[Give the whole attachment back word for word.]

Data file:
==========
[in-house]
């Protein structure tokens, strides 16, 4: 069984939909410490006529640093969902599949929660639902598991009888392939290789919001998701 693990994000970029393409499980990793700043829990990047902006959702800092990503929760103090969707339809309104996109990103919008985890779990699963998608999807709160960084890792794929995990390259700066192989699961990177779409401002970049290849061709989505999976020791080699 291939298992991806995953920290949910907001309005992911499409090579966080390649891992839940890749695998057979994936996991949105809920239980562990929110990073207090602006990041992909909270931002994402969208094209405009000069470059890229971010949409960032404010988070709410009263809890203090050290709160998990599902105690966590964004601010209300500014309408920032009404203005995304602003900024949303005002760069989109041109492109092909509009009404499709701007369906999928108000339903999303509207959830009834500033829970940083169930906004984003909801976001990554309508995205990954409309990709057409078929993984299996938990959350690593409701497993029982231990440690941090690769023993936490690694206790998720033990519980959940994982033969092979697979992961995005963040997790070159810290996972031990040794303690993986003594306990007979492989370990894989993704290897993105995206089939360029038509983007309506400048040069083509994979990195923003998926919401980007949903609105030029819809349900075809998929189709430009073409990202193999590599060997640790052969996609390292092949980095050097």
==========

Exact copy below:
[in-house]
């Protein structure tokens, strides 16, 4: 069984939909410490006529640093969902599949929660639902598991009888392939290789919001998701 693990994000970029393409499980990793700043829990990047902006959702800092990503929760103090969707339809309104996109990103919008985890779990699963998608999807709160960084890792794929995990390259700066192989699961990177779409401002970049290849061709989505999976020791080699 291939298992991806995953920290949910907001309005992911499409090579966080390649891992839940890749695998057979994936996991949105809920239980562990929110990073207090602006990041992909909270931002994402969208094209405009000069470059890229971010949409960032404010988070709410009263809890203090050290709160998990599902105690966590964004601010209300500014309408920032009404203005995304602003900024949303005002760069989109041109492109092909509009009404499709701007369906999928108000339903999303509207959830009834500033829970940083169930906004984003909801976001990554309508995205990954409309990709057409078929993984299996938990959350690593409701497993029982231990440690941090690769023993936490690694206790998720033990519980959940994982033969092979697979992961995005963040997790070159810290996972031990040794303690993986003594306990007979492989370990894989993704290897993105995206089939360029038509983007309506400048040069083509994979990195923003998926919401980007949903609105030029819809349900075809998929189709430009073409990202193999590599060997640790052969996609390292092949980095050097």